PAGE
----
Review: The Theft of Sunlight (Dauntless Path #2)

The Theft of Sunlight by Intisar Khanani
My rating: 5 of 5 stars

For longtime followers of Intisar Khanani's writing and social media, we've often heard about a novel with the protagonist of The Bone Thief, Rae. Here, at last, is her tale! Rae, or Amraeya, is a very smart young woman who is living life with a painful disability. She was born with a clubfoot and, though gently treated by family and loving friends, has long been bullied and scoffed about as a future spinster and has heard that shocking word to see on a page "cripple" used to describe her for far too long. Rae expects that her life will be settling down in a spinsterly life with her sister Niya, who has her own disability- the gift of illicit magic. Neither Rae or Niya expect they will ever marry, what with their challenges and secrets. In fact, Rae never expected she would leave her father's horse farm in Sheltershorn. When her cousin Melly, whose husband Filadon works for Prince Kestrin, soon to be husband to Princess Alyrra of Adania, asks for Rae to come to court, Rae is reluctant to do so. But, when her best friend Ani's sister Seri becomes one of the latest children to be snatched by persons unknown, Rae rethinks this. Perhaps traveling to Menaiya's capital city of Tarinon will allow her to see what is known about these child snatchers. Her sisters are also eager for her to do so they will hear stories of the royal family and court. Yet Rae finds that life in the palace is infinitely more complicated than she planned when Prince Kestrin asks for Rae to serve as an attendant to Princess Alyrra, advising her about Menaiyan customs and keeping an eye out for her in an as yet not very friendly court. After all, Alyrra was living as a goose girl thanks to Valka's treachery in the events described in the first Dauntless Path novel, Thorn. Rae is surprised to find that she really likes Alyrra, and that Alyrra also takes an interest in the child snatchers, having lived closer to the common folk during her time as a goose girl. What the aristocrats pass off boogey-man tales to scare children is very real to the working class of Menaiya who have few resources to track down and rescue their children. Rae's role in Alyrra's service is thus partly secret, as only a few people know of Kestrin and Alyrra's opposition to the trafficking of child laborers, and her work in this regard is quite dangerous. Because ending trafficking and this "free" labor force is bound to have staunch opposition. But the sources of opposition are obscured and come from surprising corners of the kingdom.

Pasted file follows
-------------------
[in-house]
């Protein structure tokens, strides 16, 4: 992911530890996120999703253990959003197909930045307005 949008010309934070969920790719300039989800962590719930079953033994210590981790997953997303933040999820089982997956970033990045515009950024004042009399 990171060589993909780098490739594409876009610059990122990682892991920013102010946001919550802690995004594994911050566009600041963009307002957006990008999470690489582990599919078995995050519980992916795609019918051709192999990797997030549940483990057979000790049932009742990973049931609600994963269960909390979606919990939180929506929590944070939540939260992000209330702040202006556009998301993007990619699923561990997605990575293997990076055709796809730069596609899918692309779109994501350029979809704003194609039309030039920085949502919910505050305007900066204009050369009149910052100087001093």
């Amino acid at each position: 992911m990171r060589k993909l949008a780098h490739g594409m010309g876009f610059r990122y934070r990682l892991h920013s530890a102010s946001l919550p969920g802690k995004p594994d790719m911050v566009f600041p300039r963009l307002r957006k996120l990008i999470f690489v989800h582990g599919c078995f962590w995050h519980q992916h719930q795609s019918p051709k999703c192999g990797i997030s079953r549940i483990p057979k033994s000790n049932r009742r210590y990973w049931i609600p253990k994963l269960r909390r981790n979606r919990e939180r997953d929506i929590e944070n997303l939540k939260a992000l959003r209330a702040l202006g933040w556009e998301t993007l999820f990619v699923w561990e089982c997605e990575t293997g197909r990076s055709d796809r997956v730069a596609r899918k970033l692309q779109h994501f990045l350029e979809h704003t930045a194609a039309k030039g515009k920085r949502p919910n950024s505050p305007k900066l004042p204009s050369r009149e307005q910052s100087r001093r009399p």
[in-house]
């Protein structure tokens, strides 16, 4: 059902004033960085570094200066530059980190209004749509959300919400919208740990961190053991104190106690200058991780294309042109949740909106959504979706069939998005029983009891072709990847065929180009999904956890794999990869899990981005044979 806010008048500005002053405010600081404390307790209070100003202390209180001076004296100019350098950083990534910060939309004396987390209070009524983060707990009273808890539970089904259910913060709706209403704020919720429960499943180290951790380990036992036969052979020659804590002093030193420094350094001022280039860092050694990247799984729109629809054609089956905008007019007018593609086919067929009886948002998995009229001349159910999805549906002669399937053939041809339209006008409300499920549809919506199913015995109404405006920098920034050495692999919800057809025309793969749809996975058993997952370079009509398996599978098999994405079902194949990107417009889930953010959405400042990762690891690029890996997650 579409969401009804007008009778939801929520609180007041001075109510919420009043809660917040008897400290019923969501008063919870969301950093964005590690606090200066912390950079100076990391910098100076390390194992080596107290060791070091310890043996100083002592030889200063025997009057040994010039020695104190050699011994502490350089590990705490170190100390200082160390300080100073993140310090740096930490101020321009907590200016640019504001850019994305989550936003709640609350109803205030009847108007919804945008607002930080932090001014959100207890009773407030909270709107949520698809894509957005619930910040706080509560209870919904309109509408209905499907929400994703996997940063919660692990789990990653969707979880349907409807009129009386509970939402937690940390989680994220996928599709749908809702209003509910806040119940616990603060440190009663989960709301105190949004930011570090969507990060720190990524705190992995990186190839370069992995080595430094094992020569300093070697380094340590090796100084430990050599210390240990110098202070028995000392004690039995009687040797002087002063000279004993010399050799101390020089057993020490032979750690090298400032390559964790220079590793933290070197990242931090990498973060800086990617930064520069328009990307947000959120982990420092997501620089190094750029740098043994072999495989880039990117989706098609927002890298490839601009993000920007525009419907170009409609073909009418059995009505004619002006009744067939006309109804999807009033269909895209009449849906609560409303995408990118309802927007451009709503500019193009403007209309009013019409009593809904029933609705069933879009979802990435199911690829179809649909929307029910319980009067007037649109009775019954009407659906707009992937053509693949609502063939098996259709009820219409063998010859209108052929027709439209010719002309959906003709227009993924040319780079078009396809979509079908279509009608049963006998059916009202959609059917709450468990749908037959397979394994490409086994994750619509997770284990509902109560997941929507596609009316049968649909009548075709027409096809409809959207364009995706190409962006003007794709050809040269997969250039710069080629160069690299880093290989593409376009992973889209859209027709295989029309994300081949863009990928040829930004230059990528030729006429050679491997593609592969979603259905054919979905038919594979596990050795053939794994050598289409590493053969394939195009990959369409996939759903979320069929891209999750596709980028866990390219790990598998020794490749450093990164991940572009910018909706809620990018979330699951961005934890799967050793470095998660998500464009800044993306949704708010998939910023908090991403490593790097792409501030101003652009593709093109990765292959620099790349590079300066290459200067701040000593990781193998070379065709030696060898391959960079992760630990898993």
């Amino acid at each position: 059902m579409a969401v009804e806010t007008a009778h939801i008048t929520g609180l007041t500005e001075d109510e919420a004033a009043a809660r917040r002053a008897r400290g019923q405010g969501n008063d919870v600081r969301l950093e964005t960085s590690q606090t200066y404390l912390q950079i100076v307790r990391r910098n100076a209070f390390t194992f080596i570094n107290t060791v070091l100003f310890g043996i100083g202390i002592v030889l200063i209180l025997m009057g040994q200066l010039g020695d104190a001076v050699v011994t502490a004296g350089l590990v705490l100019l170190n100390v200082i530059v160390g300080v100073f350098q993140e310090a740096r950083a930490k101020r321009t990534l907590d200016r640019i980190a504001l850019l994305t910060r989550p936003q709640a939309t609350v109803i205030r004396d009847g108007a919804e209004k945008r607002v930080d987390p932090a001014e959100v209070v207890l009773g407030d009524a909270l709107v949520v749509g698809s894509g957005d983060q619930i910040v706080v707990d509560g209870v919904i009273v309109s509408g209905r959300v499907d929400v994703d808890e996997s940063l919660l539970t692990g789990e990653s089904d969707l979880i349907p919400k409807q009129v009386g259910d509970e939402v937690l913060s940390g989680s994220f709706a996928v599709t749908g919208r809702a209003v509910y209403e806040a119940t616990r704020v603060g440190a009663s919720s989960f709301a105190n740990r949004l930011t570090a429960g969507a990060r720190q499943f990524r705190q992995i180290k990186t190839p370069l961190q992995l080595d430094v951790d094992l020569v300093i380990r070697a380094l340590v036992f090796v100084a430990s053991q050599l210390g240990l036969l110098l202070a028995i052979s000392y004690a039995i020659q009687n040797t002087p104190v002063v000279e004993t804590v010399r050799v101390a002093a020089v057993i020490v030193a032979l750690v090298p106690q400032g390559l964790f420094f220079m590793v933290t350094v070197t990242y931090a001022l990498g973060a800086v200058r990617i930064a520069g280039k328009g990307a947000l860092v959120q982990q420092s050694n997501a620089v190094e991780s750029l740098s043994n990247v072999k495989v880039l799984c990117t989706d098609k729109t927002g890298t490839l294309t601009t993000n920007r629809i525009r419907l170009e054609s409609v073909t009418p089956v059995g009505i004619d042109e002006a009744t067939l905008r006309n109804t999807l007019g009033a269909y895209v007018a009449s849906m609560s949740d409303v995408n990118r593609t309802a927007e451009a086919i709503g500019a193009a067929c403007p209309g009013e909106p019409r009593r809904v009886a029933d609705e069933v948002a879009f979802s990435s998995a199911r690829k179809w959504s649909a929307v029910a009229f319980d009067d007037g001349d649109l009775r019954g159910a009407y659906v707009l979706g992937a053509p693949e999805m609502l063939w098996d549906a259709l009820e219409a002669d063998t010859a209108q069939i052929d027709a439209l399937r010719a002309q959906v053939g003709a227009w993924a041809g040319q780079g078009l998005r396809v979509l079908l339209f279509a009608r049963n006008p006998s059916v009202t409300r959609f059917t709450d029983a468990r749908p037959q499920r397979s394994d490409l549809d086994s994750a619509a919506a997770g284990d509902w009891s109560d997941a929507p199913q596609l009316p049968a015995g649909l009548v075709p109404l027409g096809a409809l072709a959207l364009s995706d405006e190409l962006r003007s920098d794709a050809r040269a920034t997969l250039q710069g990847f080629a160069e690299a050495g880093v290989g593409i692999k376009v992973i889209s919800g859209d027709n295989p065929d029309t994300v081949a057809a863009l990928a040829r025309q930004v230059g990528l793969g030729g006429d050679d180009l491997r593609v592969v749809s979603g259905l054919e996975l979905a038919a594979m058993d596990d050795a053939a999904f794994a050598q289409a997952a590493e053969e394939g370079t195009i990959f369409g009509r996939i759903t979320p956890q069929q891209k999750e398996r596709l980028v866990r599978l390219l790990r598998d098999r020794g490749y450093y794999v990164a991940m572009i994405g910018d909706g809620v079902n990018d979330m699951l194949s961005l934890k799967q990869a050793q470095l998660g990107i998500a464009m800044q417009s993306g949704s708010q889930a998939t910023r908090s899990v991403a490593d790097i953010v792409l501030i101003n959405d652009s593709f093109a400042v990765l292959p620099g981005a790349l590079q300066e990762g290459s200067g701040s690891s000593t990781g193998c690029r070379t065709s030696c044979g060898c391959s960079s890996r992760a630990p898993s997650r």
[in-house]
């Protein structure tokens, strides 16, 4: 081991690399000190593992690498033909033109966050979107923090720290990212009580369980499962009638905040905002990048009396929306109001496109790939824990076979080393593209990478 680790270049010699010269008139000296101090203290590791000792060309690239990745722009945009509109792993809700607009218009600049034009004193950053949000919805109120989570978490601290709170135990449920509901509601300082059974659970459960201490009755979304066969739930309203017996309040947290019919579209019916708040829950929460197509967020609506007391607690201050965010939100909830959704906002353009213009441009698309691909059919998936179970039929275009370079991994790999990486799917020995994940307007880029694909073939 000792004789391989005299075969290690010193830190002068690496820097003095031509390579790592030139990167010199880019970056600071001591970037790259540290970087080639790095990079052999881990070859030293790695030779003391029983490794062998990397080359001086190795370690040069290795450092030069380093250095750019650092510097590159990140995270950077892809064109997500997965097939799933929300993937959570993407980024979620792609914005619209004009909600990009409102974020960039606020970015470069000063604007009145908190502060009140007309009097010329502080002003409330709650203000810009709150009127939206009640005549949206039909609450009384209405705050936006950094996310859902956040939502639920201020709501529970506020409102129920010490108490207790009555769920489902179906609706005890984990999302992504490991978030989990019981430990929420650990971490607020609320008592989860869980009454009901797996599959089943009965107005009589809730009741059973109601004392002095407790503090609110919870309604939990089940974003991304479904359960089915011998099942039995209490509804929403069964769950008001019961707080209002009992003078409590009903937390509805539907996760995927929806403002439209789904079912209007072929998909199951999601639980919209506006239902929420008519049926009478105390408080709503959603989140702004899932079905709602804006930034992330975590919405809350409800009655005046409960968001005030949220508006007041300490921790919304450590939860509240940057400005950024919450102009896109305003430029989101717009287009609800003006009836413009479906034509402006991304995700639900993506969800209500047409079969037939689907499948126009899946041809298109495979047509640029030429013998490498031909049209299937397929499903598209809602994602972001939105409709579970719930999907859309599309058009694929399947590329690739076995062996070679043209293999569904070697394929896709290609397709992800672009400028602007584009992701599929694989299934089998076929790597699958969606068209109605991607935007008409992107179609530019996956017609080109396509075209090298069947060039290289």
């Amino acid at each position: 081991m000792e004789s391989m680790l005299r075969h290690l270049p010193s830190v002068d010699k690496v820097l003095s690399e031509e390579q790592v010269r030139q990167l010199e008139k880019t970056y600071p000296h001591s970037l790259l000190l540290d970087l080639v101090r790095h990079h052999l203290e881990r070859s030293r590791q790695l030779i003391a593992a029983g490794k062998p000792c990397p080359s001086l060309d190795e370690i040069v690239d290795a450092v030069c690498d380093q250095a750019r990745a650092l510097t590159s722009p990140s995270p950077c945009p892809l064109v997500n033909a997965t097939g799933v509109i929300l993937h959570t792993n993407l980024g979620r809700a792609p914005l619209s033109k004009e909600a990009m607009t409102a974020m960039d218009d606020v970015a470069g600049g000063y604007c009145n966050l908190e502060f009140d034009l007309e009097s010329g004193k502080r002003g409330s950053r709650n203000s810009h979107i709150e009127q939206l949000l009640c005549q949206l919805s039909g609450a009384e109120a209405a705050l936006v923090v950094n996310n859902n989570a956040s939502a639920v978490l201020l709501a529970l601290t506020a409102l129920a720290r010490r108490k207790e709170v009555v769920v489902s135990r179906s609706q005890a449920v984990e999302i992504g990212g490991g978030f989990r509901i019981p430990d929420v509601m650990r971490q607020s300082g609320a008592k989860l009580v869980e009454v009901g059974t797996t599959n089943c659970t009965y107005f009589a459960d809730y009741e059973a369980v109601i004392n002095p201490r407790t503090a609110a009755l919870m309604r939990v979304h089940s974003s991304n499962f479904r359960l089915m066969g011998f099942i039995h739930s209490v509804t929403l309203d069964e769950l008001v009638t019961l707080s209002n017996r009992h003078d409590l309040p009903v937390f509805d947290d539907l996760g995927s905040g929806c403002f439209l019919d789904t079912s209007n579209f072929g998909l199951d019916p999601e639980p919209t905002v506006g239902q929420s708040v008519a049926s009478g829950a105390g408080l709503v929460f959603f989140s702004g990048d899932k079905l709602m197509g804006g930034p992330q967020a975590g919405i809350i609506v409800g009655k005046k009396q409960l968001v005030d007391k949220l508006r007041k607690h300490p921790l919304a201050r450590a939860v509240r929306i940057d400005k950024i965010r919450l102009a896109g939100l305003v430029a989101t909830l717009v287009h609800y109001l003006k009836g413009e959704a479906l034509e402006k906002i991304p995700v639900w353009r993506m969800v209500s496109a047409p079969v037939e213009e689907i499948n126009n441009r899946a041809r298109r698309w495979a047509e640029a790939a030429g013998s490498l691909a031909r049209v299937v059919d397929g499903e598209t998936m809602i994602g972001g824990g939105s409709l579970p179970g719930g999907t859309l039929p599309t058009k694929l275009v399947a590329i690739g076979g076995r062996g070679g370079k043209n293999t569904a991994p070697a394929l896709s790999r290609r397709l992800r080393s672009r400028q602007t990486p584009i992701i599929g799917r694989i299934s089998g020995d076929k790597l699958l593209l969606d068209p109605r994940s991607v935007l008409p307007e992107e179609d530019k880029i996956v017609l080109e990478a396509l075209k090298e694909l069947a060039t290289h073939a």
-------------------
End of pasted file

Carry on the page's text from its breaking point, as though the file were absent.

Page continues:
While Thorn was originally a retelling of the Grimm Bros. goose girl fairy tale, Theft of Sunlight, first in a duology, is an original work set in the world of Thorn. It is a far darker tale, dealing with the complicated process of ending trafficking and breaking criminal enterprises involved or on the borders of it. The novel is so beautifully written in terms of its rich detailing of life in Menaiya, from social customs (which feel rather South Asian and Arabic) to the realities of political life in King Melkior's court that it's easy to get lost in the story only to be brought up short by very harrowing events that befall Rae. Readers should be prepared for a far darker story, and should also be prepared for an unresolved ending. Because yes, there's a cliffhanger ending, dear Reader, which is part of why I chose to review the novel after the release date. For those of you out there who hate cliffhangers and refuse to read until the next book is out, I encourage you to realize that in the pandemic-affected book industry, you may be waiting for a book that will never be published if authors don't sell well now. They are working in an industry that has really suffered during the pandemic, when book tours have only been virtual, and book sales have been adversely impacted by high unemployment, poor library access, and closed bookstores, among the many challenges. The future of author contracts for forthcoming books depends on book sales now and many authors are fearful of not being able to continue. Take a chance on a good book, Reader. You will have the enjoyment of rereading just before the sequel is released. But please, let's have sequels.

I also listened to the audiobook of Theft of Sunlight which is beautifully narrated by Shiromi Arserio. She does a great job, especially in the last chapters of the novel which are just heartbreaking.

CW: physical violence, bloodshed, dismemberment

I received a digital and paper review copy of this book in exchange for an honest review.

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